Imagine if we could think outside of the Racial Contract. Imagine if  working class and poor whites built with Black Lives Matter, Idle No More,  the DREAMers and the myriad other organizations demanding their own constitutional rights.  How quickly would things change? How drastically?




To My Fellow Whites: 4 Reasons You Should Be at The Mall of America Wednesday

I woke up to news that Black Lives Matter organizers are being sued by the Mall of America in an attempt to force them to cancel the planned protest on Wednesday.

I don ‘t know why I continue to be surprised by events like this. I know better.

I also know I am going to be at the Mall on Wednesday. I hope that you are there with me. Here are four  reasons why:

  1. Otherwise you Might Think You Don’t Have to Deal With Race. So many people who wouldn’t otherwise think about race and racism are going to be forced to think about why this is happening. To me this is one of the most important aspects to come out of actions like this. So many White folks simply go on about their lives and never come face to face with the reality of racism. They believe that because they don’t openly use the N word and don’t believe in Jim Crow style segregation they have no further responsibility to interact with race. They never consider how it came to be that they don’t live around people of color. They never reflect on what systems are in place that keep them from interacting, on a daily basis, with peers who don’t look like them. Most importantly, they don’t consider how their daily routines perpetuate the systems that keep this situation in tact. By being at MOA these realities are forced upon folks who would otherwise go on about their day as if they had no stake in this struggle.
  2. Our Freedom is Intimately Tied to This. A common mistake that white folks make is to think that we do not benefit from the movement for racial justice. Nothing can be farther from the truth. As I have claimed here many times, whiteness is a divide and conquer strategy which is meant to keep working class and poor whites fighting with people of color as elite whites continue to control the vast majority of resources. What little resources we do have we are expected to spend at places like MOA. We are integral cogs in the machine that is capitalist white supremacy, and it isn’t working for the majority of us either, as the case of Michael Kirvelay illustrates.When we move past whiteness and act in solidarity with movements like Black Lives Matter we connect with the larger community and build the power necessary to better our own material reality.
  3. It is the Right Thing to Do. Quite simply, speaking out against racism and the violence it perpetuates is the right thing to do. That the Mall is private property with the legal right to bar protesters does not mean it is wrong to be there demanding justice. Legality does not equal morality. Lest we forget: slavery and Jim Crow were both legal. The land that the Mall sits on is stained with the blood of Natives and the sin of the genocide perpetrated against the indigenous people of this land, all done legally. This argument is flimsy at best, especially given that the Mall lets other groups gather such as Zach Sobiech’s tribute.
    jmp Clouds choir0256
    More than 3,500 people registered for a world-record “Clouds”- singing choir of Zach Sobiech’s moving hit song about dying at the Mall of America Thursday night December 5, 2013. (Pioneer Press: Jean Pieri)

    The argument is meant to alleviate the conscience of folks who are struggling with being confronted with the reality of white supremacy and their inherent complicity in it. To those folks I offer the words of Bishop Tutu, “If you are neutral in situations of injustice, you have chosen the side of the oppressor.”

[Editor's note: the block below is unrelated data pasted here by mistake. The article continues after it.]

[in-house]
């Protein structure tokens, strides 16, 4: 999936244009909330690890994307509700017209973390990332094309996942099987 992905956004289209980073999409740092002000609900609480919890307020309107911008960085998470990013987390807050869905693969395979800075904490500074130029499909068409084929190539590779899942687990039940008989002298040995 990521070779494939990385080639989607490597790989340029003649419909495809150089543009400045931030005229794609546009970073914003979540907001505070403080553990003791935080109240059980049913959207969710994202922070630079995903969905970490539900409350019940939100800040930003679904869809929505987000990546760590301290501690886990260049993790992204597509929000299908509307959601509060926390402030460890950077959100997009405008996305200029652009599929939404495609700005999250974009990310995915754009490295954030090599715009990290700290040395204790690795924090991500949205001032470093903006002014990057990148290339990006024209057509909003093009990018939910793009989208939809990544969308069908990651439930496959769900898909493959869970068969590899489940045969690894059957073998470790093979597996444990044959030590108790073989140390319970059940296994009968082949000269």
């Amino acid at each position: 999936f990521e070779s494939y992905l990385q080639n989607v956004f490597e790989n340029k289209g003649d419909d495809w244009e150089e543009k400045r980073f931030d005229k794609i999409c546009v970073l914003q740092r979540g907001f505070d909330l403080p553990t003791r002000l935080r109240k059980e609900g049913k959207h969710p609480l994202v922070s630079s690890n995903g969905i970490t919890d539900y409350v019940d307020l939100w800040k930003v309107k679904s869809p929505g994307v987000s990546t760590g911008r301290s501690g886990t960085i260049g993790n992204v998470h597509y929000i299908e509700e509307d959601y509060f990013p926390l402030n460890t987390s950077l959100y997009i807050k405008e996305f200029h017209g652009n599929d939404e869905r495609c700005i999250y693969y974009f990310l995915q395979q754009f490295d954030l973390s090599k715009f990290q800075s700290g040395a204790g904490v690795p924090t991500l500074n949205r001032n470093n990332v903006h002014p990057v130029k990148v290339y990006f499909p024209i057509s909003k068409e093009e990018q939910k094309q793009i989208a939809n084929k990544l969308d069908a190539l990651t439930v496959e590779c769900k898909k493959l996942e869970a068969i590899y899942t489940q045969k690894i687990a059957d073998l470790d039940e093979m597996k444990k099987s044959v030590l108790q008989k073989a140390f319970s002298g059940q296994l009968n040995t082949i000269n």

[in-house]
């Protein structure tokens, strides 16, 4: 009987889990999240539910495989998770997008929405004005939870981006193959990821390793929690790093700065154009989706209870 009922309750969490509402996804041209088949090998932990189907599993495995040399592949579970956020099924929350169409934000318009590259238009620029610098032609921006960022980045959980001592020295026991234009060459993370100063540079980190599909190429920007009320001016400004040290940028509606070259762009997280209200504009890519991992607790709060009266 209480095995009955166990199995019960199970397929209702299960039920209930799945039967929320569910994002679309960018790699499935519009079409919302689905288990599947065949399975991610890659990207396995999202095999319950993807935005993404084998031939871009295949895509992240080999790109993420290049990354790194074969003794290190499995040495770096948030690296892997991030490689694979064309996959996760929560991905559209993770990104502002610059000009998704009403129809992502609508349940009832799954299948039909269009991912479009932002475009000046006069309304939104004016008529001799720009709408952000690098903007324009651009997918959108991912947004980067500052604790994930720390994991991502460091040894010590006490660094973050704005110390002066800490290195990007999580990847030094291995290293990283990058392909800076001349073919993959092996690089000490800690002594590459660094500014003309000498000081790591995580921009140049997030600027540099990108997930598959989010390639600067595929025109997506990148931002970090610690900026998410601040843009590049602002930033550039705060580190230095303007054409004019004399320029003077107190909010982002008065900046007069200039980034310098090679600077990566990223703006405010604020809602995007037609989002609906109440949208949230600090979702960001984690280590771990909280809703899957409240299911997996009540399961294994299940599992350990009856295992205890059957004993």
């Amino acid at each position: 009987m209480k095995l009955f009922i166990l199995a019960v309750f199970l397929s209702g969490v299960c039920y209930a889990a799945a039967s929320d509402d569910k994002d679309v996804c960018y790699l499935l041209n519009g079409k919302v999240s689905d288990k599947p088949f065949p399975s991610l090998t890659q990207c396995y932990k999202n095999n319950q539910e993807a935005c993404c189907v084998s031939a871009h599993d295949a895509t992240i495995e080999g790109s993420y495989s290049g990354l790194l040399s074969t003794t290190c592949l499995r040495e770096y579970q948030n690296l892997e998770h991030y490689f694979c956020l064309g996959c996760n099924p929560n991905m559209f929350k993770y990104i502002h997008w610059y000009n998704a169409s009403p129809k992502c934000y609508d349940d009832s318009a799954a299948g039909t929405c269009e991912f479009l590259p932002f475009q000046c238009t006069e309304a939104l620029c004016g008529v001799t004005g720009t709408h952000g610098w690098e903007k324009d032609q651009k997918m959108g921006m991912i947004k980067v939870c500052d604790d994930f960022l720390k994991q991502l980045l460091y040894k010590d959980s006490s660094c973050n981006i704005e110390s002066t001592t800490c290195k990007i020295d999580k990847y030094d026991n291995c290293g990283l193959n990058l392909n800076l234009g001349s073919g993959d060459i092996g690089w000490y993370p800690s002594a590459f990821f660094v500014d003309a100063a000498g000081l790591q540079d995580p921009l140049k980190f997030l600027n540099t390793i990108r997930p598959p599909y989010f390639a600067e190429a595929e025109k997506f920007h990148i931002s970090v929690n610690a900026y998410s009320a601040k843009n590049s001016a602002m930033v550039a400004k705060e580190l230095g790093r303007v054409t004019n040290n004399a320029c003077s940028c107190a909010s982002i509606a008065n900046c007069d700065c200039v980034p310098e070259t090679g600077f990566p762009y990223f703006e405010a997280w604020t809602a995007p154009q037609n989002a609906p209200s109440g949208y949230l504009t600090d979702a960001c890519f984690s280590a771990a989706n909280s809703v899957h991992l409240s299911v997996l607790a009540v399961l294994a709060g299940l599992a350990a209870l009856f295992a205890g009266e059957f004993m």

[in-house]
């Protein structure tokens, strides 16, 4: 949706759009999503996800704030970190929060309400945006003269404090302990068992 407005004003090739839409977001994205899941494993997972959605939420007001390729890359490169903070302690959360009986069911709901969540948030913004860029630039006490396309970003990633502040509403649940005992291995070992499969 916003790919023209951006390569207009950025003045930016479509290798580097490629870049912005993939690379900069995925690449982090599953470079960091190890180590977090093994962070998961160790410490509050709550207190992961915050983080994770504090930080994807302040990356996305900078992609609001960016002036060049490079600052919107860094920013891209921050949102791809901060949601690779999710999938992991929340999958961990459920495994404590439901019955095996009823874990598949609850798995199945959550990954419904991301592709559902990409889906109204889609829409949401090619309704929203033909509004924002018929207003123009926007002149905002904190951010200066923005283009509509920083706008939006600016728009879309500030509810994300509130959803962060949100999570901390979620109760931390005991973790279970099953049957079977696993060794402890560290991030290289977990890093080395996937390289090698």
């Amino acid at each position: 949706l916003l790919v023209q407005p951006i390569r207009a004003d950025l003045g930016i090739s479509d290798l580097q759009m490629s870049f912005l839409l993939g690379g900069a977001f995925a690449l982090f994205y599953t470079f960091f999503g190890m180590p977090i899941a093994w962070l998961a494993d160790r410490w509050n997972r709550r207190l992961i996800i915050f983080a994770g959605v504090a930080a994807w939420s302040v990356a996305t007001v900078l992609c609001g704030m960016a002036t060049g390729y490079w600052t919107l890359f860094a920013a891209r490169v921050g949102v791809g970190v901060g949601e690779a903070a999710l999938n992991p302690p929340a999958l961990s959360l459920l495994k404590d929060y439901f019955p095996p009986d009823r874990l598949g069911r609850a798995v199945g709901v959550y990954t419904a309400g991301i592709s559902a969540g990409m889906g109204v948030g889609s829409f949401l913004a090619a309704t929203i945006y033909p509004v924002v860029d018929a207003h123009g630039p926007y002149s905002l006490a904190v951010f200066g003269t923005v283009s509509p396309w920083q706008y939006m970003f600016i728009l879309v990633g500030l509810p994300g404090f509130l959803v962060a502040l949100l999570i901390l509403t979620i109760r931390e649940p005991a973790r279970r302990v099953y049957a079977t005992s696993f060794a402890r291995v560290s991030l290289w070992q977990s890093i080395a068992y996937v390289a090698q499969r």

4.  Because there are people who look like us that are actively spewing hate. The comments on the Black Lives Matter Minneapolis Facebook page consisted of this type of nonsense. 0d                                                     If we sit on the sidelines and remain silent these are the voices that get heard. I hope that is unacceptable to you.



Minneapolis PD can learn what from Columbia Heights PD?

On November 15th Minneapolis police shot and killed Jamar Clark. For the next 18 days protesters occupied the 4th Precinct in North Minneapolis, just yards from where Clark was shot. The protesters came together under the banner of Black Lives Matter and, once again, showed the world that justice was not going to be delayed, today would be a new day. The protesters themselves, and their supporters, were multiracial. This was in no small part to the articulation –put forward nationwide since the inception of the movement– that Black Lives Matter held white supremacy, not white people, accountable. I also believe that white supremacy is the enemy, and that it claimed another victim in Columbia Heights, an inner-ring suburb of Minneapolis: Michael Kirvelay.

What Happened?

On November 24th Columbia Heights police shot and killed Michael Kirvelay while he was experiencing a mental health crisis. His family called for help and informed the police of the situation. Michael was holding an unloaded BB gun which the family also informed the police officers of. Instead of doing their job Michael Kirvelay is dead, and another family is left mourning an unnecessary tragedy. 

How is This a Racial Justice Issue?

White Supremacy, as I have argued before, is not about the color of your skin it is about a worldview, a value system and a set of norms. There is a difference between having white skin and being White.  The police are the first line of defense for these ideals. They enforce them on the ground in our everyday lives. Therefore violence by police is inherently racialized violence in service of white supremacy. To not start here is to miss the point. Which Mark Obie does in his piece “One Street in Minnesota Separates Radically Different Policing Strategies.”